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Churches in Vienna, Austria

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 TwoYears Ago: Four Viennese Churches in Four Days
A few days ago, my wife and I visited two spectacular Gothic churches: St. Charles and The Votive. The St. Charles Church had a unique feature: a lift and then a long winding stairway to the top of the cupola. Along the way we were only inches from gorgeous murals with tableaux ranging from sinners grappling with monstrous snakes to saints adoring the risen Christ. Our intimate experience with gloriously ascending religious iconography was well worth a few Euros and a bit of vertigo.
The Votive Church had its own special treat: dozens of impeccably stained glass windows with rich dark blues, greens, and reds well surpassing those of the most expensive and expressive home theater screen. Two awesome scenes in particular impressed me: a nonchalant St. George killing a magnificently malevolent dragon and a raggedy robed peasant playing a violin with as much abandon as a fiddler on the roof.
This Sunday, we visited two more churches: The Church of Maria am Gestade and St. Peter’s Church. Before Mass, we traversed the Marian church. It wasn’t as ornate as other gothic churches in Vienna. I didn’t see much gold, silver, or even brass. However, it had one outstanding attribute: sturdy burnished wood that gleamed and resonated throughout the sanctuary. This church had a commonsensical aura to it that would appeal to the more austere Austrians.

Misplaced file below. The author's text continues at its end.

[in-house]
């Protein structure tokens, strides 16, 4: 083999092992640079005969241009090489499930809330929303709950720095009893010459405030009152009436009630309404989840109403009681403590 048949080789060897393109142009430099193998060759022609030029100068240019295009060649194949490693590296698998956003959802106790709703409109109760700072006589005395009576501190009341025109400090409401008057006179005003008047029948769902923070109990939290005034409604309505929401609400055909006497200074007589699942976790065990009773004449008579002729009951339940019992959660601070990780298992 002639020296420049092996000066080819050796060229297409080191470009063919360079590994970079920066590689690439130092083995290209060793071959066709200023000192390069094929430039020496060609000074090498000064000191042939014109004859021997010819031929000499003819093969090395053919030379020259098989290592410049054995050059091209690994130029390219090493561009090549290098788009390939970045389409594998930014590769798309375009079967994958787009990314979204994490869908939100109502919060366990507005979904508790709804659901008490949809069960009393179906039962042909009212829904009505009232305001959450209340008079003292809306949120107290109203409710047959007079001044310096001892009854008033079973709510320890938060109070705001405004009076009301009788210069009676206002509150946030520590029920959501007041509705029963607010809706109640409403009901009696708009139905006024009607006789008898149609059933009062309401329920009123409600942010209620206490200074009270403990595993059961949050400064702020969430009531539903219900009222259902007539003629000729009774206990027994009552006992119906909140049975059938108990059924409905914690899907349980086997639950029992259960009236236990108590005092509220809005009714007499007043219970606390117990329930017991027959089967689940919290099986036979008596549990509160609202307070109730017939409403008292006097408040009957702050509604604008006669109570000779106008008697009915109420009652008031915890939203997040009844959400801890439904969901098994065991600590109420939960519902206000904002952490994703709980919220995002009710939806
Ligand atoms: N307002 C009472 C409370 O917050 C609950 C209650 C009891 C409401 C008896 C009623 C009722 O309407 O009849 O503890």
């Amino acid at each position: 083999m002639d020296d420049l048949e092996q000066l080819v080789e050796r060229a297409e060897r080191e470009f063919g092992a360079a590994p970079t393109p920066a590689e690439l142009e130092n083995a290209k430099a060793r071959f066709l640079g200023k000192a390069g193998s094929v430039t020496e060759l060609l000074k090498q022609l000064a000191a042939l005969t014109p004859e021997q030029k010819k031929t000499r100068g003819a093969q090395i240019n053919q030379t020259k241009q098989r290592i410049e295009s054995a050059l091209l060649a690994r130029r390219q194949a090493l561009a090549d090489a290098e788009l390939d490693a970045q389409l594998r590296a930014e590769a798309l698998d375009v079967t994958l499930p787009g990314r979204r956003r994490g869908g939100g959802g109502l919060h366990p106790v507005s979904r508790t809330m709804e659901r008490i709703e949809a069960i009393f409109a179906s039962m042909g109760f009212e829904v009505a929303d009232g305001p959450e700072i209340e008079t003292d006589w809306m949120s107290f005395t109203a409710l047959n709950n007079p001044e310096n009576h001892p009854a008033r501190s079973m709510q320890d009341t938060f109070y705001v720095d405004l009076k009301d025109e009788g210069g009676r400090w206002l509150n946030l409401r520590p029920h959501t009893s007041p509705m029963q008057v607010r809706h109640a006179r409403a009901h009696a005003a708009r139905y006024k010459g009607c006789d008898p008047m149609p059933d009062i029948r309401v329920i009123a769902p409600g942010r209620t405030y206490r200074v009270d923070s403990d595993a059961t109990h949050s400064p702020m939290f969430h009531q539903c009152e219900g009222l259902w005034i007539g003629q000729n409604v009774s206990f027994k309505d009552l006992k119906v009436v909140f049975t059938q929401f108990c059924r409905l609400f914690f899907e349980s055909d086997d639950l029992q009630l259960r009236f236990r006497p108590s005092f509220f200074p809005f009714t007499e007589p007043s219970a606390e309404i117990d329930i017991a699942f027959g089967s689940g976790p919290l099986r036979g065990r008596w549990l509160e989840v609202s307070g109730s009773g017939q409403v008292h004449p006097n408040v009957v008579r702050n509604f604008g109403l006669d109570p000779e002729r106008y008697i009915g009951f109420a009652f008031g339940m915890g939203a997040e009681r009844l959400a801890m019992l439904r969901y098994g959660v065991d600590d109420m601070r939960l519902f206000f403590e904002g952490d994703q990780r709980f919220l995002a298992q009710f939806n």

An hour later, we attended a Mass at the ultra-Gothic St. Peter’s Church, more for the music than for the message. I enjoyed listening to the accomplished, uplifting Korean choir ensemble in between the priest’s intermittent exhortations. During the priest’s sermon—most of which I couldn’t fathom, my German being only rudimentary—I discretely looked around the church. I was amazed. Everything in the sanctuary was symmetrical on either side of the main aisle. None of the lustrous white marble and gold sculptures throughout the church were identical in size or in the subject depicted. But whether they were on ground level or above, there were just as many of them in corresponding sections on my right as there were on my left. The same applied to the pastel wall paintings, intricate wood carvings, and miscellaneous brass engravings.
Near the end of the sermon, I closed my tired eyes that had so meticulously scanned the church. When I opened them, the lower half of the brass sculpture of St. Peter to my right stared at me. In it, two vicious Romans are flogging the soon-to-be martyred St. Peter, who with a blazing reverence is securely holding onto a simple cross.
The image of St. Peter oblivious to his tormentors, fortified in his rock-hard faith, imbued the mass with a welcomed sanctity.
While some people prefer to worship without being distracted by religious imagery, I feel that a fresco or a statue—as it did today—can add a spiritual dimension that transcends mere words, even if you can understand them.
I have no interest in religious creeds. What inspires me is the religious spirit, wherever it may be found, in churches (from Catholic to Wiccan), synagogues, mosques, or temples.

schlomo
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